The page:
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I originally wrote this article for the October 2003 Wide World Books & Maps Newsletter. If you click on any of the book links in the article, you will find yourself at Wide World's site where you can purchase the books. -Terrell

 

In Honor of Halloween: The Scariest Places We've Ever Been

I've never been the kind of person who likes to be scared but I know there are lots of you out there. You're the ones who read Stephen King novels and go to see the Nightmare on Elm Street movies. You love roller coasters that make a huge racket to convince you that they're on the verge of falling down. At our store, you're the ones we refer to as "adventure travelers." You reserve copies months in advance for the new edition of Robert Young Pelton's The World's Most Dangerous Places. I must admit, though, that even those of us who prefer to feel safe and comfortable can occasionally appreciate the thrill of perceived, and preferably vicarious, danger. The spurt of adrenaline. The goosebumps on the skin. And even if we don't court these experiences, we can appreciate the lessons they teach and be proud of the fact that we had the inner resources to master the situation. So in honor of this season, we present to you the Wide World Books & Maps Scariest Places.

My own scariest situation started out in the most mundane way possible. I was driving from Arizona to Texas to spend the Christmas holidays with my family. An hour after leaving my motel in Van Horn, Texas (a Holiday Inn! I told you it was mundane), I turned on my wipers to remove the mist on the windshield. The mist didn't move. It was ice. Oh, (expletive deleted). Ice was quickly covering the road. I was already seeing cars beginning to slide. Some pulled off to the side to wait it out. They clearly didn't understand the nature of a west Texas ice storm. They cover a lot of territory and they last for days. I had two choices. I could stop at the next town and spend Christmas alone in a Pecos motel or I could drive on and hope to find the edge of the storm. After five hours of white-knuckled driving, seeing cars, RV's, even tractor trailers slide off the road, I made it to Abilene where the ice changed to snow. A few hours later I was home. The worst part of the whole thing was the how long it took. Five hours is a long time to be terrified. My muscles hurt for days afterward.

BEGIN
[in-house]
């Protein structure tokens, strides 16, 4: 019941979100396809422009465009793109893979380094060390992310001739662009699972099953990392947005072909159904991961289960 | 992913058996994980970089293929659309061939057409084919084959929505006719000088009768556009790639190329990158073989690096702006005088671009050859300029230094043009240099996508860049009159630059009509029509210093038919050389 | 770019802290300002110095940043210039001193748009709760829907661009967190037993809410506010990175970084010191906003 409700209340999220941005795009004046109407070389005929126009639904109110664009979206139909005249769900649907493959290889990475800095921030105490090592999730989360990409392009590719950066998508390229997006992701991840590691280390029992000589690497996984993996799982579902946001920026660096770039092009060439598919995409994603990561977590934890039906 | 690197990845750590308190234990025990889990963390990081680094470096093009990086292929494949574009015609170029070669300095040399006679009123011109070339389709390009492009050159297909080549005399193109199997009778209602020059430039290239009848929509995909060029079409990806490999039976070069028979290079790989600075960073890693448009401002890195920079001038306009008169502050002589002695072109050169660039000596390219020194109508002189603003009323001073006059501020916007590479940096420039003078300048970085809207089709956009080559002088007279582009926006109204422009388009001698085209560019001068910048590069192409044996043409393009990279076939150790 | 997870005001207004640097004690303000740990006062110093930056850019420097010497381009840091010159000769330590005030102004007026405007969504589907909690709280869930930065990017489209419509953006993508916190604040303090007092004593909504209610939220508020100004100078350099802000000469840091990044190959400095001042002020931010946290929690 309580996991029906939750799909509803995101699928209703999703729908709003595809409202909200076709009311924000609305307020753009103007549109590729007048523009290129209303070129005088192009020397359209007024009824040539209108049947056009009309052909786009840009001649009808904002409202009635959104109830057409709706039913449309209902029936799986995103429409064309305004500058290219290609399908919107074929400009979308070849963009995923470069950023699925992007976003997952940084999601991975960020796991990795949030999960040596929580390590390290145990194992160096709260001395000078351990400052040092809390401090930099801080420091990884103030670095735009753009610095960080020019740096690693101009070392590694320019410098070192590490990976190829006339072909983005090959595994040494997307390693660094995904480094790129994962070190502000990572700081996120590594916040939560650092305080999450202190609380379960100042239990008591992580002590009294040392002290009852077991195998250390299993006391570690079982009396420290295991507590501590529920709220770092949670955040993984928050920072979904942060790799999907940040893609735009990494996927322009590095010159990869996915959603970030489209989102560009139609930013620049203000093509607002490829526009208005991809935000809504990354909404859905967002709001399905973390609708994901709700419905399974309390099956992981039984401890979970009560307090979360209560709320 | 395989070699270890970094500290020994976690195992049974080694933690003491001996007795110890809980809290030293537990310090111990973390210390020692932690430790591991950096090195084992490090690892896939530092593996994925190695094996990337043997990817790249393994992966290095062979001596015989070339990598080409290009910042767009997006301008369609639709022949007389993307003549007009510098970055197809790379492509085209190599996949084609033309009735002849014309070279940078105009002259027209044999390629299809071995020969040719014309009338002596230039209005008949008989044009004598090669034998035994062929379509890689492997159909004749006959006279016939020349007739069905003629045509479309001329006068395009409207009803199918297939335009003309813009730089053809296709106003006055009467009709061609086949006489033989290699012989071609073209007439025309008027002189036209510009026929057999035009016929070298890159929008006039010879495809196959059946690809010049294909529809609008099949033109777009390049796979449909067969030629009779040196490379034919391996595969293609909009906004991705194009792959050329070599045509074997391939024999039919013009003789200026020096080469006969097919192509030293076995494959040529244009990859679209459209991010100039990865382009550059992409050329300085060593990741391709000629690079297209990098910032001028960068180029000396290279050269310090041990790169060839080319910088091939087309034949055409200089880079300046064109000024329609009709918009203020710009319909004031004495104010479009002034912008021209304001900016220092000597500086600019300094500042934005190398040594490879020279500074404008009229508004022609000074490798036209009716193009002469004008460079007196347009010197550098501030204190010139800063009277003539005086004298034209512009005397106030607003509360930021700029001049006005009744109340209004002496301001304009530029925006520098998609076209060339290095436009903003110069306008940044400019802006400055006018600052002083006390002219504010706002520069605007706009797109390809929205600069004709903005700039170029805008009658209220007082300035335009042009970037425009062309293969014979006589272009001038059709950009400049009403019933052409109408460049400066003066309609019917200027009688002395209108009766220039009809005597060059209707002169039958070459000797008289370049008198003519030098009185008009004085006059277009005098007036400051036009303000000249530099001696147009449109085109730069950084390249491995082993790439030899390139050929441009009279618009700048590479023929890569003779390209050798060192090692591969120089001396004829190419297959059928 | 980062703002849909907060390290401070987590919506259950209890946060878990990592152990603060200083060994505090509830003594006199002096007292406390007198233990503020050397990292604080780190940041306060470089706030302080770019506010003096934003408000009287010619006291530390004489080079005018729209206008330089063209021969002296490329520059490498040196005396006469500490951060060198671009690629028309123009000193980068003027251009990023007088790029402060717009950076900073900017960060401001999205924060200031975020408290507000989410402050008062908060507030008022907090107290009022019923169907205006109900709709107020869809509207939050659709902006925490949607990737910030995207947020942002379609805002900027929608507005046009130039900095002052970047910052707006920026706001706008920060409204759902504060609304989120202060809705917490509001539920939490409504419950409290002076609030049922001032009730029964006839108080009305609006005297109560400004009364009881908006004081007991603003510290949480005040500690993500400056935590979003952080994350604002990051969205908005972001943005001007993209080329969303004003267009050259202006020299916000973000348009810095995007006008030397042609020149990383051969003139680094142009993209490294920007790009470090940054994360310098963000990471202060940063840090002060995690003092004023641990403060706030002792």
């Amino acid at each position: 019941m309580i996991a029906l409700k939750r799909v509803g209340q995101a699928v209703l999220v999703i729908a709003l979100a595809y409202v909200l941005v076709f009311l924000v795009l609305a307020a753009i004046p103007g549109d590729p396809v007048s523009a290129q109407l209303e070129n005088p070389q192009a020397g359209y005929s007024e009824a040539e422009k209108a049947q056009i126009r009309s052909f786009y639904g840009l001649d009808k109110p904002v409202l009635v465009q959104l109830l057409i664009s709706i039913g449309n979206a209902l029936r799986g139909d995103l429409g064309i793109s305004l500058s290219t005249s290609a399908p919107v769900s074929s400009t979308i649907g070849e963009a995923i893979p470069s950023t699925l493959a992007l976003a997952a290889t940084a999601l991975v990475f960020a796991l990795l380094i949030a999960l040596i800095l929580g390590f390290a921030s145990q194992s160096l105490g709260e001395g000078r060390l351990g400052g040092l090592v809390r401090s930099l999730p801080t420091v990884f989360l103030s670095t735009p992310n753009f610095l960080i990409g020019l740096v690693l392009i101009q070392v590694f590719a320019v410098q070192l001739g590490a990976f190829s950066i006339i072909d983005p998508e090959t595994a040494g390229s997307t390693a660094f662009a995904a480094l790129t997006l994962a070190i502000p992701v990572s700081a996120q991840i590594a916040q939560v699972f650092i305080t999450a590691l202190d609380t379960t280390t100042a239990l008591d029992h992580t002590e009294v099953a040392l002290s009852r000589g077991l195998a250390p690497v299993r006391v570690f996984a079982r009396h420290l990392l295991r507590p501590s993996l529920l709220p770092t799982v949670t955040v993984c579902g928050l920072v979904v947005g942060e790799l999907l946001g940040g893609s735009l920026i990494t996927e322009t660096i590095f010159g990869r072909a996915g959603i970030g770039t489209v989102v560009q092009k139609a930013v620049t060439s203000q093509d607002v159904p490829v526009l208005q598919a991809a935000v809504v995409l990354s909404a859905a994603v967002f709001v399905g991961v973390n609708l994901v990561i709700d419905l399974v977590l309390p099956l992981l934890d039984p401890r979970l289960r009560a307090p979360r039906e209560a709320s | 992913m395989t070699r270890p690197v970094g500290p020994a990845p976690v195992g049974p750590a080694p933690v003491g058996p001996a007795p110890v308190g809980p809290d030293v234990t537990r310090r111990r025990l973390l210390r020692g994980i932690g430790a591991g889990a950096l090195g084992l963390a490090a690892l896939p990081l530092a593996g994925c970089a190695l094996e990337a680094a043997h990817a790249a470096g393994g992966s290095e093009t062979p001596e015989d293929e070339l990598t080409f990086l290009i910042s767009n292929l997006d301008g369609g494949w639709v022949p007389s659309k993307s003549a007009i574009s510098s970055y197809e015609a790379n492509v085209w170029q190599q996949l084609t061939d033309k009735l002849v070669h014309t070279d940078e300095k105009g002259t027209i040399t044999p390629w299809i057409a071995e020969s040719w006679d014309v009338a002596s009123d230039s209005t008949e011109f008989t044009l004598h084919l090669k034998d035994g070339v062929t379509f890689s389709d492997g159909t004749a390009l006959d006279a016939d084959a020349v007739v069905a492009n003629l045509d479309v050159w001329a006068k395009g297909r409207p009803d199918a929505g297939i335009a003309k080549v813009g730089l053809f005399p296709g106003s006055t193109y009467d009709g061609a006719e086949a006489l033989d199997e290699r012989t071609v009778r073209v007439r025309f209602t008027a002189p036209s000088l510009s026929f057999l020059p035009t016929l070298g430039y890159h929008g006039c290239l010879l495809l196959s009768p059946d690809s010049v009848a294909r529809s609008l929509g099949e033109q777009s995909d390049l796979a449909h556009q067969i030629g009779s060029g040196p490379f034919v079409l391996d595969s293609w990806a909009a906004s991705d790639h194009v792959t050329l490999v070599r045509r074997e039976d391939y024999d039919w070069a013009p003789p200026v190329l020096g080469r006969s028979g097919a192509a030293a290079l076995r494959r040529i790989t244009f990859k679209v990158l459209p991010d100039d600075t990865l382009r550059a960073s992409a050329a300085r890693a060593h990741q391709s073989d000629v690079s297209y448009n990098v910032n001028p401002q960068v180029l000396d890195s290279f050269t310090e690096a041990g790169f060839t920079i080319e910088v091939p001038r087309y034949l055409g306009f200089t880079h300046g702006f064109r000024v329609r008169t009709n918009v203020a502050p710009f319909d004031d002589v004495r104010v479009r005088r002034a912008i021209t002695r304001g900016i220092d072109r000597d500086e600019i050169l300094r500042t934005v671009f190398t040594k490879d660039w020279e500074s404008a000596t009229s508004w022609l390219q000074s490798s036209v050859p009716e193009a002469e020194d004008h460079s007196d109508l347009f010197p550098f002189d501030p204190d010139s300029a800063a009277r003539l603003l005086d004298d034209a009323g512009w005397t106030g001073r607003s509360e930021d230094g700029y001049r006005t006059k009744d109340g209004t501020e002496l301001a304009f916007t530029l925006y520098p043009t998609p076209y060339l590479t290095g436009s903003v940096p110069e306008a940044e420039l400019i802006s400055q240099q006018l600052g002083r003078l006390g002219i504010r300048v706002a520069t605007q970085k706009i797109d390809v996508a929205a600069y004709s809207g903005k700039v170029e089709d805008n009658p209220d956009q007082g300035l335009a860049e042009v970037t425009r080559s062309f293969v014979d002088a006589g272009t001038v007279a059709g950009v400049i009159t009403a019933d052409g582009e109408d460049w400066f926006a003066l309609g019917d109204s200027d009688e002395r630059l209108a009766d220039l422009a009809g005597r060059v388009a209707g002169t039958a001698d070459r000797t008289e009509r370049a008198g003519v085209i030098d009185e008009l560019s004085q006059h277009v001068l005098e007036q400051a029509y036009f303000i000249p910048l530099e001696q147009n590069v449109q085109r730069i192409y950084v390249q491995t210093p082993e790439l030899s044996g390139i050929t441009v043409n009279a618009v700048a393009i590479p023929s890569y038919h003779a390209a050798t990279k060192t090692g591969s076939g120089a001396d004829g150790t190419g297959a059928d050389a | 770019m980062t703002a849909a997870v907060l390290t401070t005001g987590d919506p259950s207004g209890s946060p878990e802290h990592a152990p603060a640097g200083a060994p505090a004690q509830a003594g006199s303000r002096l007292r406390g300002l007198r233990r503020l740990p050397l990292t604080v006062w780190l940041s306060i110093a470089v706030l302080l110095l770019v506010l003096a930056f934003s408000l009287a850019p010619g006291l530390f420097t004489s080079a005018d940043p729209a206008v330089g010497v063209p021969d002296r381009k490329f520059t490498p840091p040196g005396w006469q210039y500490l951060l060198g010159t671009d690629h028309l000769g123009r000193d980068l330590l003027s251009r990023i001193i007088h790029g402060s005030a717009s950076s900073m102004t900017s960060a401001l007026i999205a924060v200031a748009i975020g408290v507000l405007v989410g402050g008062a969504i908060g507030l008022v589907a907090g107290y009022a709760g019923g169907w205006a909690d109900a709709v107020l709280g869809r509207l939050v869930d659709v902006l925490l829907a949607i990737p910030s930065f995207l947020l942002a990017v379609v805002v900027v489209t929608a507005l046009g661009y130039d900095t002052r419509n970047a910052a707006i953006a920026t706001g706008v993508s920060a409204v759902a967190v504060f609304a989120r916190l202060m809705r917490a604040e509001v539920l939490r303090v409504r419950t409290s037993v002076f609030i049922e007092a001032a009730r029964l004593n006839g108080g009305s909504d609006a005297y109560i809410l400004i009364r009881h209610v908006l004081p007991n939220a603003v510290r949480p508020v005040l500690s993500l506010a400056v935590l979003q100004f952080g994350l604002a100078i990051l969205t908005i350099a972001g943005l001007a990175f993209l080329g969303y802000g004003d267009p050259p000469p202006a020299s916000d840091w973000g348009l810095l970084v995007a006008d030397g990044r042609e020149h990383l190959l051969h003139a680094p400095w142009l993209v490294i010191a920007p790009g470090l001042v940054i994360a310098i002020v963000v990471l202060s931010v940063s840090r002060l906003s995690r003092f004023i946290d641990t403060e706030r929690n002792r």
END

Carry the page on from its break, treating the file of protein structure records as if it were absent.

• The lesson I learned: always listen to the morning weather report before driving.

  • The book that makes me think I was a total wuss about the whole thing: No Horizon Is So Far by Ann Bancroft and Liv Arnesen. These two women walked, skied and ice-sailed across Antarctica. They did 2300 miles on ice compared to my 230.

Weather also figures in Ron's scariest story. Last year he decided to do a solo transverse of the Olympics. An experienced hiker and outdoorsman, this seemed a reasonable thing. Unfortunately, he miscalculated how much snow would still cover his trail at the late spring date he had chosen. Although he laughed as he told me of the completely snowed-over path and the several times that he slipped and rolled fifty or a hundred feet down the mountain, he confessed that he had visions of a lonely end by hypothermia. Fortunately, he knew the area well enough that he was aware of a trail at a lower elevation. Bushwacking down the mountain, he struck this trail and within a couple of hours was relaxing in the warm waters of the Sol Duc Hot Springs.